oversee

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English[edit]

Etymology[edit]

From Middle English overseen, ouverseen, from Old English ofersēon (to observe, oversee; to overlook, neglect), equivalent to over- +‎ see.

Pronunciation[edit]

Verb[edit]

oversee (third-person singular simple present oversees, present participle overseeing, simple past oversaw, past participle overseen) (transitive)

  1. (literally) To survey, look at something in a wide angle.
  2. (figuratively) To supervise, guide, review or direct the actions of a person or group.
    It is congress's duty to oversee the spending of federal funds.
  3. To inspect, examine
    Gamekeepers oversee a hunting ground to see to the wildlife's welfare and look for poachers.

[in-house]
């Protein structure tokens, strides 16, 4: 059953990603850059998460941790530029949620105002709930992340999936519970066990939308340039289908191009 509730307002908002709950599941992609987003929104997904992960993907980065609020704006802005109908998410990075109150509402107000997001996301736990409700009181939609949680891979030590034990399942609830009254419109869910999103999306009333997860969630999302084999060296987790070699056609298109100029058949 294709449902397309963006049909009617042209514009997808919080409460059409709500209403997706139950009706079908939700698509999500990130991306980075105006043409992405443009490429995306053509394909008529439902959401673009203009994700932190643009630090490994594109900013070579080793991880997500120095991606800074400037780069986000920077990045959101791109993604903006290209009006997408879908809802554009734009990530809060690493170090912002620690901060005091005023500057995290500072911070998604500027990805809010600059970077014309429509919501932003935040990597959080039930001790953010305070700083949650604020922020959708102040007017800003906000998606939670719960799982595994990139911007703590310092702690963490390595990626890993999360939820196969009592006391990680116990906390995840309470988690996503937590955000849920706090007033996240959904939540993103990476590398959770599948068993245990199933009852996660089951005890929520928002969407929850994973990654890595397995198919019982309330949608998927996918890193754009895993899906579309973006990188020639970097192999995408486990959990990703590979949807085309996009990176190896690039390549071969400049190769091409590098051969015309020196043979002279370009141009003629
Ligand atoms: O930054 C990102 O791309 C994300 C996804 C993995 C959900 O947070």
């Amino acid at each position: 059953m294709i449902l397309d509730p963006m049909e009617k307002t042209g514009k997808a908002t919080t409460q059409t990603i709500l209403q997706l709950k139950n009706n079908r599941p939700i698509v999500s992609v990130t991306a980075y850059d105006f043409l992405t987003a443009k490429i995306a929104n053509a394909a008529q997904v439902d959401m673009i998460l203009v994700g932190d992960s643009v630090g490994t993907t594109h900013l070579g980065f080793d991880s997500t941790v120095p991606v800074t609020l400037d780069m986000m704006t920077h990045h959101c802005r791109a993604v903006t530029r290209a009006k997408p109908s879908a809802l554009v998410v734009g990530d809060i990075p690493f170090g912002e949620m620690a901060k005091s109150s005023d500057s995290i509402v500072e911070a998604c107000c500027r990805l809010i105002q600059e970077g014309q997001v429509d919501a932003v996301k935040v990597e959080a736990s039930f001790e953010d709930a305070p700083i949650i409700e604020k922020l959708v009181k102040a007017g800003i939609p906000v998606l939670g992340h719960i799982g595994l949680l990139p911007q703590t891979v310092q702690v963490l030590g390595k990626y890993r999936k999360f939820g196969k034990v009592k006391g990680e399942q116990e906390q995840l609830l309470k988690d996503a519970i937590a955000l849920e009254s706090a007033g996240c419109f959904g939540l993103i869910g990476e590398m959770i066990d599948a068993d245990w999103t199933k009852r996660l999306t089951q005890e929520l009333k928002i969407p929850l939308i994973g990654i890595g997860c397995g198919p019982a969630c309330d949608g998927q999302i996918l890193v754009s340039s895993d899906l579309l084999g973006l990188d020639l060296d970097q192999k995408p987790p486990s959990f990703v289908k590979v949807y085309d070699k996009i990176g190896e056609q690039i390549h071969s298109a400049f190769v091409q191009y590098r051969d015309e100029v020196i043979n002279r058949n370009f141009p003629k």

4. (obsolete) To fail to see; to overlook, ignore.
  5. To observe secretly or unintentionally.

Derived terms[edit]

Translations[edit]

The translations below need to be checked and inserted above into the appropriate translation tables, removing any numbers. Numbers do not necessarily match those in definitions. See instructions at Wiktionary:Entry layout#Translations.

See also[edit]

Anagrams[edit]